Now available online and at the Center for Architecture, the FitCity 10 Report celebrates 10 years of FitCity! In addition to a summary of the conference in May, the publication includes a synopsis of past Active Design milestones and speaks to the future. Active Design initiatives have created healthier spaces and communities; the report highlights those achievements, and emphasizes the importance of public and private involvement in the movement.
FitCity 10 marked a decade of the global Active Design movement and focused on how it can contribute to an equitable city. AIANY partnered with the NYC Department of Health and Mental Hygiene to bring together hundreds of designers, architects, public health professionals, policymakers, community organizers, researchers, and students in the public health, architecture, and urban planning fields. FitCity aims to equip participants with the tools needed to address public health challenges through the built environment. The FitCity 10 Report, complete with case studies and powerful statistics, is another useful tool for engaging others in the movement.
- AIANY testified before the Landmarks Preservation Commission in support of designating the IRT Powerhouse on West 57th Street. It was the third of four hearings dedicated to addressing LPC’s 95-item backlog.
- On 11.17.15, AIANY is hosting the third in a series of programs with the Public Design Commission of the City of New York. Equity and Infrastructure: Public Works and Civic Pride, organized with the AIANY Transportation and Infrastructure Committee, will focus on how the NYC Department of Environmental Protection uses good design to create facilities that meet the engineering challenges of water management while integrating into the urban fabric and giving back to the local communities.
- Mayor Bill de Blasio signed into law Intro. 154-A, which requires the NYC Department of Parks and Recreation to provide an annual report on the maintenance costs for every park. The Parks Department will also have to publish updates on the status of capital projects on its website. The bill will increase transparency of spending, potentially setting a precedent for other NYC agencies. Read the press release here.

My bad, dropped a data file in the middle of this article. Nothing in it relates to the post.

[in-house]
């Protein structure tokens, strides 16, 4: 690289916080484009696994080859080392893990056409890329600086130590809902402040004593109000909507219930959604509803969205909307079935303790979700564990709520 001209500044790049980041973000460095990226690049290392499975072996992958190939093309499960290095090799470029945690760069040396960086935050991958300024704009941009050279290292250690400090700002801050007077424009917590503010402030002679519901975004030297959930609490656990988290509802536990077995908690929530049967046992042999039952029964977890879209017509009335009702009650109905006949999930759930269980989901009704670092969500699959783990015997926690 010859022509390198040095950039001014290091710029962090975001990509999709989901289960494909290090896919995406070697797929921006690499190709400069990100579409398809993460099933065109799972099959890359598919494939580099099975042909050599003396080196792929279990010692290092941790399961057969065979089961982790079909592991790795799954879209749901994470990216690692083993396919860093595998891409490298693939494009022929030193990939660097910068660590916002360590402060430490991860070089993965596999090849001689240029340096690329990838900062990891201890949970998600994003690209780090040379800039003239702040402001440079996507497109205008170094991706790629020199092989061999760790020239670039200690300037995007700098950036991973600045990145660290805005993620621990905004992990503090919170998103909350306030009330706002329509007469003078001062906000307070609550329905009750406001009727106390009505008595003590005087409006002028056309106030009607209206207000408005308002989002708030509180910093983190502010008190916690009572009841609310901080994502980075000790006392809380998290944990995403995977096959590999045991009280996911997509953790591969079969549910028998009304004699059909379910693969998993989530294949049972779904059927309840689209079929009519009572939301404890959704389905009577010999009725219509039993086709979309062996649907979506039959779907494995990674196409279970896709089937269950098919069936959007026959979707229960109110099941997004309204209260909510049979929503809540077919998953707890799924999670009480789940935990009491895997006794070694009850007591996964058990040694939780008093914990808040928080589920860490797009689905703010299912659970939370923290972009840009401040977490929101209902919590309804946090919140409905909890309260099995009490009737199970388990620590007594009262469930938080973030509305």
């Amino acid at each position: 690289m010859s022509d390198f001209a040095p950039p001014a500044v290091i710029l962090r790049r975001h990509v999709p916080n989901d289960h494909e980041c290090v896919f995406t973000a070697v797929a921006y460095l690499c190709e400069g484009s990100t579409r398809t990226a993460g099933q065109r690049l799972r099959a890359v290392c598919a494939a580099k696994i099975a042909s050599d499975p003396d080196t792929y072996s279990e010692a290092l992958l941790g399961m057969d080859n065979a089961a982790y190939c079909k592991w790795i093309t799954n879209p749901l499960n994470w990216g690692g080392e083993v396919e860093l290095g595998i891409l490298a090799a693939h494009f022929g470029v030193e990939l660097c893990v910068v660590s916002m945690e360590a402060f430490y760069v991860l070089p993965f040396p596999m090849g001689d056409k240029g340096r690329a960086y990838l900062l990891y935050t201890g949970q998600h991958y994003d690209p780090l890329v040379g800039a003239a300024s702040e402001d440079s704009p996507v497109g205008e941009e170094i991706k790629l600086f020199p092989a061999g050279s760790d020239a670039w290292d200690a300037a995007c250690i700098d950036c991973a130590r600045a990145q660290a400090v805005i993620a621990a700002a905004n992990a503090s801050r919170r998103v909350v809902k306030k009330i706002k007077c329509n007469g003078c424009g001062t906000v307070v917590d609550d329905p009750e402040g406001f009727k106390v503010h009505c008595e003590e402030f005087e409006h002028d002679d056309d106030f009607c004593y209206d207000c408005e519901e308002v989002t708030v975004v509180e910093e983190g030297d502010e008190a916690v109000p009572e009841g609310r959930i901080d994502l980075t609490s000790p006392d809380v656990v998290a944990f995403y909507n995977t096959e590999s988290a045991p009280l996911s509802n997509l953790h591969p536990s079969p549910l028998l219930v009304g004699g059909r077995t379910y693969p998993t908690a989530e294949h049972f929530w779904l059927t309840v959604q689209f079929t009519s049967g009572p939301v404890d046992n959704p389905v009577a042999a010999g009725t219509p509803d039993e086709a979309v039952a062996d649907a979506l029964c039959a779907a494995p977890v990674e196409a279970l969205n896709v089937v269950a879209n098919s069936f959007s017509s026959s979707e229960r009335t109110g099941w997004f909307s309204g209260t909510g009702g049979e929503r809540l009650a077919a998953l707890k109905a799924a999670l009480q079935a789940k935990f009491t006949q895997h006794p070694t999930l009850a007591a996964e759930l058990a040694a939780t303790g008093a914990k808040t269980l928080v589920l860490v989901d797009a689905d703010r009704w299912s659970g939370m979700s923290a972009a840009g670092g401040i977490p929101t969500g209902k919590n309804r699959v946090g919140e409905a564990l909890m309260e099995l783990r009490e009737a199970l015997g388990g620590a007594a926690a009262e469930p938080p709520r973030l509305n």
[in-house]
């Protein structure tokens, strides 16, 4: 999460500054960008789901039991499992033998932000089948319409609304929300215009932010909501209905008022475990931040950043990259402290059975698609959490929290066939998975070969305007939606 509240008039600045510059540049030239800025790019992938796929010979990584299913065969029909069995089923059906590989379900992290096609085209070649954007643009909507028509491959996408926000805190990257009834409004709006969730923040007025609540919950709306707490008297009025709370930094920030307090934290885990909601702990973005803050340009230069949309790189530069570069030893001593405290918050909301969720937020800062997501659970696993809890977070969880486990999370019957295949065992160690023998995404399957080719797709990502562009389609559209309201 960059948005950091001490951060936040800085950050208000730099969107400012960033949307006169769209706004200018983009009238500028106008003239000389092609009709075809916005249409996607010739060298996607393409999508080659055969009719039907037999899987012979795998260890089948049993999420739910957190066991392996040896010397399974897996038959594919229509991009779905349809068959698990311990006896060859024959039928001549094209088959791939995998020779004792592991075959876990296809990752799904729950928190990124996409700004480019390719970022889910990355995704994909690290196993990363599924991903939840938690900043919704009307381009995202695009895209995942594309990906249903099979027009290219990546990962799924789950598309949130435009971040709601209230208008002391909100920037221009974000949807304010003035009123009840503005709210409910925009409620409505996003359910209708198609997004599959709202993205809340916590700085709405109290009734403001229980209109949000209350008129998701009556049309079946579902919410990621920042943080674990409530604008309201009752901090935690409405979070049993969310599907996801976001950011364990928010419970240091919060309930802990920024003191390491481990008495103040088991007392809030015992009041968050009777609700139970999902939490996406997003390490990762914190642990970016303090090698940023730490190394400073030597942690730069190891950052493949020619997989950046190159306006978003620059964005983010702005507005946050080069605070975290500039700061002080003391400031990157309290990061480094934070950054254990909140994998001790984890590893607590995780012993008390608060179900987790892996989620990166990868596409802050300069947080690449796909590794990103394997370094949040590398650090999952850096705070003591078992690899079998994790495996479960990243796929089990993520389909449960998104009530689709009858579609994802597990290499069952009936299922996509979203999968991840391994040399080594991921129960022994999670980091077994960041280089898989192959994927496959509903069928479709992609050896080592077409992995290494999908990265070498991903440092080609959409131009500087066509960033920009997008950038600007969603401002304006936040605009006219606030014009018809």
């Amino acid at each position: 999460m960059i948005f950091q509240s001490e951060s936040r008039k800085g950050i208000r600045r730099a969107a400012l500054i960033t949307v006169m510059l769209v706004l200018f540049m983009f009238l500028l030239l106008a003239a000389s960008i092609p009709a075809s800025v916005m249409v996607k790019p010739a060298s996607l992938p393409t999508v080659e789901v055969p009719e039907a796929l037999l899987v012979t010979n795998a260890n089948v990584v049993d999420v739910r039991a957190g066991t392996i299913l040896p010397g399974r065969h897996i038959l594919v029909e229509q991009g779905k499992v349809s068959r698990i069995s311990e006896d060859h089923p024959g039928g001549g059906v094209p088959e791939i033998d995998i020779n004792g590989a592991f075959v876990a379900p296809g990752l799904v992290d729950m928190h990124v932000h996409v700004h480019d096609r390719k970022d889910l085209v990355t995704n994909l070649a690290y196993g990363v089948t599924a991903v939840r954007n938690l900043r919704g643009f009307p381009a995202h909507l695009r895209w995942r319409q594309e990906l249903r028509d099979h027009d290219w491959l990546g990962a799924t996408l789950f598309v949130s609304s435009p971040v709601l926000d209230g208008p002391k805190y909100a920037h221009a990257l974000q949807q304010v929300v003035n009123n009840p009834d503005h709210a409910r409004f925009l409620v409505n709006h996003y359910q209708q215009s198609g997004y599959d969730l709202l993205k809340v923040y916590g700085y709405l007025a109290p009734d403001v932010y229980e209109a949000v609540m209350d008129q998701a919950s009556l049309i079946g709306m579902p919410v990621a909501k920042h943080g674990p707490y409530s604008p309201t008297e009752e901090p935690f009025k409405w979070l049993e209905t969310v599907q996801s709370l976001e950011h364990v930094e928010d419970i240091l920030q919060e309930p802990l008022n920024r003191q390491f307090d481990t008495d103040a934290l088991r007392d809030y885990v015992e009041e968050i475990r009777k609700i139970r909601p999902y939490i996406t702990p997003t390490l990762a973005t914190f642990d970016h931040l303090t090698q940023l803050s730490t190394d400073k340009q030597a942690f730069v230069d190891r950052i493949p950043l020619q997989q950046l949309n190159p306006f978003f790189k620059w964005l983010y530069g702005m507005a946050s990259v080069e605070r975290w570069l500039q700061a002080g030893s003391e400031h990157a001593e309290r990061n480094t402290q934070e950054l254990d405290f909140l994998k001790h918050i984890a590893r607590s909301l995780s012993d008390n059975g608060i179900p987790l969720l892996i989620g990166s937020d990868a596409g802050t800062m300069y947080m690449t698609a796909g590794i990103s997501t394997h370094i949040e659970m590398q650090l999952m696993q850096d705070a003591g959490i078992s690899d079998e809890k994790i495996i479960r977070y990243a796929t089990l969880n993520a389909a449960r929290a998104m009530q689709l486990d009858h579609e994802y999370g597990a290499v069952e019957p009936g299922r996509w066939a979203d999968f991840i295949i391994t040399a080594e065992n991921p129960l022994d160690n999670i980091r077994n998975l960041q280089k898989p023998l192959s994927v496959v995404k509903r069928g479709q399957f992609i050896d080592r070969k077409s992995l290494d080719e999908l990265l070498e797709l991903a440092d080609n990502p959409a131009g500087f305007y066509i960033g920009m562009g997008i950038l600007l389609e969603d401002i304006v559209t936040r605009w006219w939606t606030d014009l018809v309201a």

- NCARB unveiled the “Transition Calculator” for the ARE, which will assist licensure candidates transition from ARE 4.0 to ARE 5.0, expected in 2016. Read more about the tool here.
- The NYC Department of Buildings has ended Post Approval Amendment (PAA) and Corrections drop offs. All files must now be scanned and e-mailed as a PDF to email@example.com.
- The City announced a series of updates that will increase the role of Minority and Woman Owned Business Enterprises (M/WBE) in housing and economic development projects. A $10 million predevelopment loan fund will help emerging firms receive financing to purchase land and begin work. An additional $10 million fund will allow those firms to secure the bonds necessary to complete City work. Other reforms will reduce unnecessary barriers in the bidding process and divide lager projects into smaller ones to increase opportunities suitable for small and mid-size firms. Read more here.
- The NYC Economic Development Corporation issued an RFP for a site near Union Square. With the development, the City sees this project as an opportunity to drive economic growth by supporting tech and creative startups.
- The NYC Economic Development Corporation also announced a commercial development at 420 Albee Square in Downtown Brooklyn. The development with create office space for emerging innovation and contribute to Brooklyn’s Tech Triangle. The project builds on the de Blasio Administration’s commitment to supporting growth and creating jobs in emerging fields across NYC, and the need to create 60 million square feet of office space by 2025.
- The U.S. Department of Energy, in collaboration with the Natural Resources Defense Council (NRDC), the Institute for Market Transformation (IMT), the National League of Cities (NLC), and the National Association of State Energy Officials (NASEO) launched the SEED Collaborative, a strategic effort to assist state and local governments manage, standardize, and share large building performance data sets.